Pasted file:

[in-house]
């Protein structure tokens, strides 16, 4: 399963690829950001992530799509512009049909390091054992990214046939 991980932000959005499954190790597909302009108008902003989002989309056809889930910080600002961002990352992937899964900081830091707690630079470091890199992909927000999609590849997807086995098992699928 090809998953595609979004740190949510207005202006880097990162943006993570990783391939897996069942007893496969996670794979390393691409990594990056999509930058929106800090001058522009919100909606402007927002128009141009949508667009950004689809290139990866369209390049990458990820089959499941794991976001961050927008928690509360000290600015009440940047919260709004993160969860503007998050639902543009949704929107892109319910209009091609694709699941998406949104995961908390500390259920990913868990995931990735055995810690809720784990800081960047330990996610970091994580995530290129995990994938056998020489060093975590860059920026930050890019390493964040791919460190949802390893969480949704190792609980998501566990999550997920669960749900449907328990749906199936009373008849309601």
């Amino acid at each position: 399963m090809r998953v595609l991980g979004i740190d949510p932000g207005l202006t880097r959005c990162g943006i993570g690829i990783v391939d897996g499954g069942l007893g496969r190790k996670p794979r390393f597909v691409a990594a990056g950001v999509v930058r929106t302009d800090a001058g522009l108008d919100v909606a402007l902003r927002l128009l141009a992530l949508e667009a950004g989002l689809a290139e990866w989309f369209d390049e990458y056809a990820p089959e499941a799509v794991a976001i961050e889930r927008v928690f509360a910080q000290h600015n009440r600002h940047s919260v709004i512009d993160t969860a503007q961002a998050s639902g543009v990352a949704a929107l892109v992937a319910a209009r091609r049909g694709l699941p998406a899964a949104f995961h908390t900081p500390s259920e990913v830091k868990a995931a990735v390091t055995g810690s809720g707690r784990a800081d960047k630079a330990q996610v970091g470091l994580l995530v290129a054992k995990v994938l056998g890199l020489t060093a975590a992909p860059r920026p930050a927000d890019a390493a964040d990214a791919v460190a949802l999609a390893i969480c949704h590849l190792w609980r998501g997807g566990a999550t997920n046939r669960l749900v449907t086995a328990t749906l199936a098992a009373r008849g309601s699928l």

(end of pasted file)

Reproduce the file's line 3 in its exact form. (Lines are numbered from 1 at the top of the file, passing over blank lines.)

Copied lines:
């Amino acid at each position: 399963m090809r998953v595609l991980g979004i740190d949510p932000g207005l202006t880097r959005c990162g943006i993570g690829i990783v391939d897996g499954g069942l007893g496969r190790k996670p794979r390393f597909v691409a990594a990056g950001v999509v930058r929106t302009d800090a001058g522009l108008d919100v909606a402007l902003r927002l128009l141009a992530l949508e667009a950004g989002l689809a290139e990866w989309f369209d390049e990458y056809a990820p089959e499941a799509v794991a976001i961050e889930r927008v928690f509360a910080q000290h600015n009440r600002h940047s919260v709004i512009d993160t969860a503007q961002a998050s639902g543009v990352a949704a929107l892109v992937a319910a209009r091609r049909g694709l699941p998406a899964a949104f995961h908390t900081p500390s259920e990913v830091k868990a995931a990735v390091t055995g810690s809720g707690r784990a800081d960047k630079a330990q996610v970091g470091l994580l995530v290129a054992k995990v994938l056998g890199l020489t060093a975590a992909p860059r920026p930050a927000d890019a390493a964040d990214a791919v460190a949802l999609a390893i969480c949704h590849l190792w609980r998501g997807g566990a999550t997920n046939r669960l749900v449907t086995a328990t749906l199936a098992a009373r008849g309601s699928l």